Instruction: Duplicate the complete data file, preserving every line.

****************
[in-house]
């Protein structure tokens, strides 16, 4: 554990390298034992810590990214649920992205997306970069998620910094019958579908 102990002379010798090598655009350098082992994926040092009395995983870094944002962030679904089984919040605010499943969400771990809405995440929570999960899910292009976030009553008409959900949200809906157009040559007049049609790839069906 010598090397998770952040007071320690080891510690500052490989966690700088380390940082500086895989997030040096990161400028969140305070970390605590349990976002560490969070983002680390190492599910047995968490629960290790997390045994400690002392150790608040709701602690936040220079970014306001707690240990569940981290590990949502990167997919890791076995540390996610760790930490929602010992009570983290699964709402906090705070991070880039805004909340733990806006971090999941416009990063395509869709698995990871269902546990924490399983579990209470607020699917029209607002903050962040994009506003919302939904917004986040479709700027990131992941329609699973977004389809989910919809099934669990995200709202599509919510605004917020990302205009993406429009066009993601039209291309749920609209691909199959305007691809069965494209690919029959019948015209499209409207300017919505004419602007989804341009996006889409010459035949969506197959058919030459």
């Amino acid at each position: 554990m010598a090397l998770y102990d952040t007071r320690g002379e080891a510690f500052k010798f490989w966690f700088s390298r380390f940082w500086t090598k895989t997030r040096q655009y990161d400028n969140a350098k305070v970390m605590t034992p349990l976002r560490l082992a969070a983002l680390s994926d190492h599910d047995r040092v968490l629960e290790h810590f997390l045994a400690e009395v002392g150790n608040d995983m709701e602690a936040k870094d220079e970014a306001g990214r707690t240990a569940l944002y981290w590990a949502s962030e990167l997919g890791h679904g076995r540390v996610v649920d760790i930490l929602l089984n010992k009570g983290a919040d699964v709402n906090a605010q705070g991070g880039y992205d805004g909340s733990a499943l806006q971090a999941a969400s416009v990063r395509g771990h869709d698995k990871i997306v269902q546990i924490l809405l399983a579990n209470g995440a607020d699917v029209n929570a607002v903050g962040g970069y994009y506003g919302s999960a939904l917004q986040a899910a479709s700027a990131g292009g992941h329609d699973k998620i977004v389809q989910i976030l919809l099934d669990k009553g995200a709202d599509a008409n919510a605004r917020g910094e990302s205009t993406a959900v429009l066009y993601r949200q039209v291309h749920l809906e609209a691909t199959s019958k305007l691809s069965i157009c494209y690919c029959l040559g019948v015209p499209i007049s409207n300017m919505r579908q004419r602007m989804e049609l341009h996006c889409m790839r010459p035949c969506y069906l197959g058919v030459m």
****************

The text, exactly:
[in-house]
């Protein structure tokens, strides 16, 4: 554990390298034992810590990214649920992205997306970069998620910094019958579908 102990002379010798090598655009350098082992994926040092009395995983870094944002962030679904089984919040605010499943969400771990809405995440929570999960899910292009976030009553008409959900949200809906157009040559007049049609790839069906 010598090397998770952040007071320690080891510690500052490989966690700088380390940082500086895989997030040096990161400028969140305070970390605590349990976002560490969070983002680390190492599910047995968490629960290790997390045994400690002392150790608040709701602690936040220079970014306001707690240990569940981290590990949502990167997919890791076995540390996610760790930490929602010992009570983290699964709402906090705070991070880039805004909340733990806006971090999941416009990063395509869709698995990871269902546990924490399983579990209470607020699917029209607002903050962040994009506003919302939904917004986040479709700027990131992941329609699973977004389809989910919809099934669990995200709202599509919510605004917020990302205009993406429009066009993601039209291309749920609209691909199959305007691809069965494209690919029959019948015209499209409207300017919505004419602007989804341009996006889409010459035949969506197959058919030459």
């Amino acid at each position: 554990m010598a090397l998770y102990d952040t007071r320690g002379e080891a510690f500052k010798f490989w966690f700088s390298r380390f940082w500086t090598k895989t997030r040096q655009y990161d400028n969140a350098k305070v970390m605590t034992p349990l976002r560490l082992a969070a983002l680390s994926d190492h599910d047995r040092v968490l629960e290790h810590f997390l045994a400690e009395v002392g150790n608040d995983m709701e602690a936040k870094d220079e970014a306001g990214r707690t240990a569940l944002y981290w590990a949502s962030e990167l997919g890791h679904g076995r540390v996610v649920d760790i930490l929602l089984n010992k009570g983290a919040d699964v709402n906090a605010q705070g991070g880039y992205d805004g909340s733990a499943l806006q971090a999941a969400s416009v990063r395509g771990h869709d698995k990871i997306v269902q546990i924490l809405l399983a579990n209470g995440a607020d699917v029209n929570a607002v903050g962040g970069y994009y506003g919302s999960a939904l917004q986040a899910a479709s700027a990131g292009g992941h329609d699973k998620i977004v389809q989910i976030l919809l099934d669990k009553g995200a709202d599509a008409n919510a605004r917020g910094e990302s205009t993406a959900v429009l066009y993601r949200q039209v291309h749920l809906e609209a691909t199959s019958k305007l691809s069965i157009c494209y690919c029959l040559g019948v015209p499209i007049s409207n300017m919505r579908q004419r602007m989804e049609l341009h996006c889409m790839r010459p035949c969506y069906l197959g058919v030459m």